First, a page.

The mucin-microbiota pair - central to the development of gastric cancer?
One study suggests that intestinal mucins have a key role in the dysbiosis that sets in as gastric cancer progresses and in its prognosis. The mucins are said to promote the stomach’s colonization by pro-inflammatory oral bacteria.
About this article
Prognosis of gastric cancer is difficult as the absence of symptoms in the initial stages of the disease delays its management. Although genetics and environmental factors play a part, the most common cause is Helicobacter pylori infection, which is thought to promote the subsequent arrival of other bacteria (from the mouth or intestines) involved in the tumor’s growth. The (sidenote: Mucin Glycoproteins that are the main component of mucus, the complex viscoelastic gel that covers the secretory epithelial cells, protecting them against foreign particles and pathogenic organisms. Source : Demouveaux B, Gouyer V, Magnien M, et al. La structure des mucines conditionne les propriétés viscoélastiques des gels de mucus [Gel-forming mucins structure governs mucus gels viscoelasticity]. Med Sci (Paris). 2018 Oct;34(10):806-812. French. ) secreted by the digestive mucus seem to also play a role: specific phenotypes of the mucins (gastric in the early stages and intestinal in the advanced stages) are expressed in adenocarcinomas. Is this enough to suggest that there are mucin-microbiota signatures in gastric adenocarcinomas? This is the hypothesis of one Belgian team in any case.
5th Gastric cancer is the fifth most common cancer type.
4th Gastric cancer is the fourth leading cause of cancer-related deaths worldwide.
(sidenote: Sung H, Ferlay J, Siegel RL et al. Statistiques mondiales sur le cancer 2020 : Estimations GLOBOCAN de l'incidence et de la mortalité dans le monde pour 36 cancers dans 185 pays. CA Cancer J Clin. 2021 ; 71 : 209–49. )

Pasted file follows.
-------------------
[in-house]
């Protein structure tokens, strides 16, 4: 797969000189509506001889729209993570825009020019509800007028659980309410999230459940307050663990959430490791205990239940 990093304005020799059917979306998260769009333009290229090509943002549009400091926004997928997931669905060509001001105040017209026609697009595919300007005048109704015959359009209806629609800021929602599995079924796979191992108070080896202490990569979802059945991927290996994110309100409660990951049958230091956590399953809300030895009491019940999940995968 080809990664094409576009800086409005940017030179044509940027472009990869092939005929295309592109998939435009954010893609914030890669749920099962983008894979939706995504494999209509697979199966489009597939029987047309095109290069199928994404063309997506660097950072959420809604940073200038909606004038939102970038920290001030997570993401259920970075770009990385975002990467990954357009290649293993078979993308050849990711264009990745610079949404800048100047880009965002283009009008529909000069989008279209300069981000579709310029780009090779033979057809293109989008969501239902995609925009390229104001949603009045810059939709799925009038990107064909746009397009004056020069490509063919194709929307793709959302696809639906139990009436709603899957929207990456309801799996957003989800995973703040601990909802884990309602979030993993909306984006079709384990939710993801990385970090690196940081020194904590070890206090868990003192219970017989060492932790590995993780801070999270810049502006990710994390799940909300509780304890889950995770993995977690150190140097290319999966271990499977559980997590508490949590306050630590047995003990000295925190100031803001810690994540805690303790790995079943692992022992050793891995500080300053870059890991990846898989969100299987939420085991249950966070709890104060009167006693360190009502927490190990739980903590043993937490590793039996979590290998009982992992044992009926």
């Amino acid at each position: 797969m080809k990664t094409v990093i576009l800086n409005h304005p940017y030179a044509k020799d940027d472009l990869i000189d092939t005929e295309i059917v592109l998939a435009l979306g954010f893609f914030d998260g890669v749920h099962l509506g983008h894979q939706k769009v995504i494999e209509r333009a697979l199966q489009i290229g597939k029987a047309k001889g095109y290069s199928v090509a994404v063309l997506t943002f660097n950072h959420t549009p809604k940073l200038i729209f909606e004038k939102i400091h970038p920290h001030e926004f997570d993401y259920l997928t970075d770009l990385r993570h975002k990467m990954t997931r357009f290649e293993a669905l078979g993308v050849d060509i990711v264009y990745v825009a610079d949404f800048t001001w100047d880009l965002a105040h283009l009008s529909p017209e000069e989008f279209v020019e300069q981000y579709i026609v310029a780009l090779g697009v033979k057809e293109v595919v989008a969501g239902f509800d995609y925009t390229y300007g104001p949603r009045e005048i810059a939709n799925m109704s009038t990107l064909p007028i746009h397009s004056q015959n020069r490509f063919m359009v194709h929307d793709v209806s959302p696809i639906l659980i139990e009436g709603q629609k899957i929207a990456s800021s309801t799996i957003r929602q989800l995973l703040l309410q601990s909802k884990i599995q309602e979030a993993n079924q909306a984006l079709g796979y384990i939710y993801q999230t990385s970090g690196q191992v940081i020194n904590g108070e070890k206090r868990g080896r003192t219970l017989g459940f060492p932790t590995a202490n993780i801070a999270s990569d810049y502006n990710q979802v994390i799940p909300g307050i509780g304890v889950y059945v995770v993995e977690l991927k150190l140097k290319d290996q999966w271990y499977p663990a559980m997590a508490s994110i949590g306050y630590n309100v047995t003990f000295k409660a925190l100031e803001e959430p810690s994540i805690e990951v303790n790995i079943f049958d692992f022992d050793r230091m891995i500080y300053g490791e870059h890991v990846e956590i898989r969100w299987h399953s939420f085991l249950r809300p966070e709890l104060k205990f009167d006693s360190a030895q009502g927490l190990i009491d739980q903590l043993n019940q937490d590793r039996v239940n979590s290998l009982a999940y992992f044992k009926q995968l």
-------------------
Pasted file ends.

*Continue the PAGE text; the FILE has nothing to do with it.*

A mucin-dependent prognosis
Analysis of the tumor and adjacent non-tumorous tissue in 108 patients who underwent surgery for gastric cancer and biopsies of 20 patients who underwent a gastroscopy due to functional dyspepsia (with no tumor) enabled measurement of the relative expression of gastric mucins (MUC1, MUC5AC and MUC6) and intestinal mucins (MUC2, MUC4 and MUC13). The results show that these three gastric mucins are principally expressed in tumor-free tissue (adjacent or biopsies). Conversely, the overexpression of the intestinal mucin MUC13 proves to be typical of tumors and correlates to a poor prognosis in the development of the cancer.
A mucin-microbiota connection
In terms of bacteria (identified via sequencing of the 16S rRNA gene), several taxa previously associated with gastro-intestinal cancers, in particular Corynebacterium, Fusobacterium, Streptococcus, Porphyromonas and Prevotella, differed significantly between tumorous tissue, adjacent non-cancerous tissue and biopsy tissue. In addition, connections between the bacteria present and the specific phenotype of the mucins in contact with the tumor environment were observed: Helicobacter was more present in tumors without mucins; the taxa (including some that were previously described as oral pathogens) Prevotella, Veillonella and Neisseria seemed to develop more in tumors overexpressing MUC13.
Toward a prognosis for gastric cancer?
Mucins could therefore play a key role in the prognosis of gastric cancer and the formation of the tumor microbiota. An increase in certain oral bacterial taxa associated with an MUC13 overexpression could signal the presence of the disease. Could the mucin-microbiota pair be used as an early marker of the disease? Perhaps, although we should remain cautious for now, as other studies will be required before we can confirm these initial conclusions.